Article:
A café run by students for students to help social isolation has been officially launched at the University of Plymouth.
A first for the South West, the wellbeing café is one of only three in the country and aims to connect, inspire and provide a space for those students who might not be thriving in ‘typical’ University life.
Named S.P.A.C.E (Socialise, Play, Aspire, Connect and Enjoy), the café was the brainchild of the University’s Learning Support and Wellbeing team, and was designed based on academic research that highlights how students who feel lonely are at greater risk of developing mental health problems.
This project is an opportunity for Plymouth to pioneer wellbeing provision that engages students as partners in the development of healthier campus communities.
Research into the café’s effectiveness will also be carried out as the project progresses – providing new insight as a ‘first’ for the higher education sector.
Anne Bentley, Manager of Student Wellbeing Services at the University of Plymouth, explained why the project was so important.
“University is a brilliant time for lots of people, but some students can feel isolated, lonely and not really sure of what to do for the best,” she said. “A wellbeing café offers students companionship and compassionate support from trained students that could mitigate feelings of loneliness – and in turn reduce the risk of emerging mental health problems."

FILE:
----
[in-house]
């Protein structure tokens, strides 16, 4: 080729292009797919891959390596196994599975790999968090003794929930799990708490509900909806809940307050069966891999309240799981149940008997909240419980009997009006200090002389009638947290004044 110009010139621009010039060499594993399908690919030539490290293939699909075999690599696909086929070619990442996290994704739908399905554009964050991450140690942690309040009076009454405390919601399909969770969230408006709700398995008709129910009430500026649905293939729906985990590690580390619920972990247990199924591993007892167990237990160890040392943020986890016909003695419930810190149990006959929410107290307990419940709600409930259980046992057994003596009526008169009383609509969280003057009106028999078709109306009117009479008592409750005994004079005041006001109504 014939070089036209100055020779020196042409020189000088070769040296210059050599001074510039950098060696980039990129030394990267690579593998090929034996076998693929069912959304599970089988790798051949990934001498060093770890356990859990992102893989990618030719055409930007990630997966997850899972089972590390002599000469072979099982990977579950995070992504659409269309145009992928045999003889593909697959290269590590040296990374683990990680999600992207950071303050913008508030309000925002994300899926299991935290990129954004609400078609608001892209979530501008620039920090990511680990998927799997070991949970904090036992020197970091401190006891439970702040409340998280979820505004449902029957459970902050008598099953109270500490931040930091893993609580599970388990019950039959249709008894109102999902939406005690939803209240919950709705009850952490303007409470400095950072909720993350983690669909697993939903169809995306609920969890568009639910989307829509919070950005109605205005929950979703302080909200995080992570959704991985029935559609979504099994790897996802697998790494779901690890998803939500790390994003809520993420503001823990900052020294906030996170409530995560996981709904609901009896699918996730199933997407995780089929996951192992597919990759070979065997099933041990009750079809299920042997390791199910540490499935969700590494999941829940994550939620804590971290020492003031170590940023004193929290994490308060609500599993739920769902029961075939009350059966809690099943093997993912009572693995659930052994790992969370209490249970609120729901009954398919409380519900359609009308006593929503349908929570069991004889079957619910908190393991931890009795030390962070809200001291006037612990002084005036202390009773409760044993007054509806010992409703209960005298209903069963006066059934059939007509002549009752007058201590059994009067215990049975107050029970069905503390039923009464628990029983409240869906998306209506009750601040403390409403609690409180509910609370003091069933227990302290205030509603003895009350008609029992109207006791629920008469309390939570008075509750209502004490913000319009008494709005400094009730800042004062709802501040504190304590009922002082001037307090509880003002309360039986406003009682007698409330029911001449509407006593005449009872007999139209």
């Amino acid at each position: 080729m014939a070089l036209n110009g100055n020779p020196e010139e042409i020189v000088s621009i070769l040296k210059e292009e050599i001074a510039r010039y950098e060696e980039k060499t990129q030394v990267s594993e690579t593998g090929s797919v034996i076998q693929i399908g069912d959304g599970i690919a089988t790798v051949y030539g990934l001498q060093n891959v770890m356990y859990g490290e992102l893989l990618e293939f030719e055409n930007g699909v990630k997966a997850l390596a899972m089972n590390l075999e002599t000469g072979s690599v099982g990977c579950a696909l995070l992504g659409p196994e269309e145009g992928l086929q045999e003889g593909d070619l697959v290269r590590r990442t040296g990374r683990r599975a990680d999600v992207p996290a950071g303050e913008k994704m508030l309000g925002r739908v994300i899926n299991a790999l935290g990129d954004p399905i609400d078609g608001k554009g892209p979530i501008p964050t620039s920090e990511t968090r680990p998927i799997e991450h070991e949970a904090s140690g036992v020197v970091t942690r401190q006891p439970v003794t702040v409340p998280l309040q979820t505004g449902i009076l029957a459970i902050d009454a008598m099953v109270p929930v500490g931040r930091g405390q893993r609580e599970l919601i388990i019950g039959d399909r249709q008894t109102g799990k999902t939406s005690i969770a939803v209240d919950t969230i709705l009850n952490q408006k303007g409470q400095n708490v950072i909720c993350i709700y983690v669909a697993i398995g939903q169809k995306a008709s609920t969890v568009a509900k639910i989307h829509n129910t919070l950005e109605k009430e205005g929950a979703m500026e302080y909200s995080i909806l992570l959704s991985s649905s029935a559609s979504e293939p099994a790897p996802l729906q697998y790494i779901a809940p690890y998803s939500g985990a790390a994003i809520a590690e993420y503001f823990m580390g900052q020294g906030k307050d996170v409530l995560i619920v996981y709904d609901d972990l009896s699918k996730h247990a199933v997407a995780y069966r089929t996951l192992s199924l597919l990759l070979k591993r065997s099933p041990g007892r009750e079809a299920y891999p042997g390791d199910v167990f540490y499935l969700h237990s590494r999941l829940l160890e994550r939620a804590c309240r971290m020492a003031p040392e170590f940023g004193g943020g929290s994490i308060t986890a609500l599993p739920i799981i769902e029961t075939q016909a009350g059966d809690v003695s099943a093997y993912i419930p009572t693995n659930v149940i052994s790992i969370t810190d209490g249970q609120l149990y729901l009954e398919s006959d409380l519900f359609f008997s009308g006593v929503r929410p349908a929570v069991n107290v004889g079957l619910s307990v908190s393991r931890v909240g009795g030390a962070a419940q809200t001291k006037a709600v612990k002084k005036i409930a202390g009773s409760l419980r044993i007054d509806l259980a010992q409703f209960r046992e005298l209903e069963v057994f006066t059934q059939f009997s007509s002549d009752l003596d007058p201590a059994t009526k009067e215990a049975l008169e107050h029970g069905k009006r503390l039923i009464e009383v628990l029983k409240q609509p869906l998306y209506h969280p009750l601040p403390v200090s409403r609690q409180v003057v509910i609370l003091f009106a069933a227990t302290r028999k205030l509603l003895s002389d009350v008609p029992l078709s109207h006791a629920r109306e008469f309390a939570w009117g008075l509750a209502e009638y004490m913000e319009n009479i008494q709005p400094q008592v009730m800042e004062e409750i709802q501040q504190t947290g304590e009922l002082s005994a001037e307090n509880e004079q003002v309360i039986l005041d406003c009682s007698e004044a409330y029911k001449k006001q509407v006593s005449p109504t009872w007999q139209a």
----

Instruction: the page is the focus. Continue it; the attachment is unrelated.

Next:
"Research also shows that mental health issues negatively impact upon university students’ academic outcomes. The café may offer an opportunity for earlier intervention and be a pathway for students to access mental health support in a more timely way. But equally it’s a fun and relaxed environment where everyone is welcome – students can grab free tea and biscuits, a bit of chat with fellow students if they want it, and enjoy a chance to just ‘be’.”
One student said of the café:
“I think it’s actually quite nice and I’m glad the University has created it. It feels like a relief to have somewhere like that, rather than having to wait for counselling or other waiting lists to talk to people.”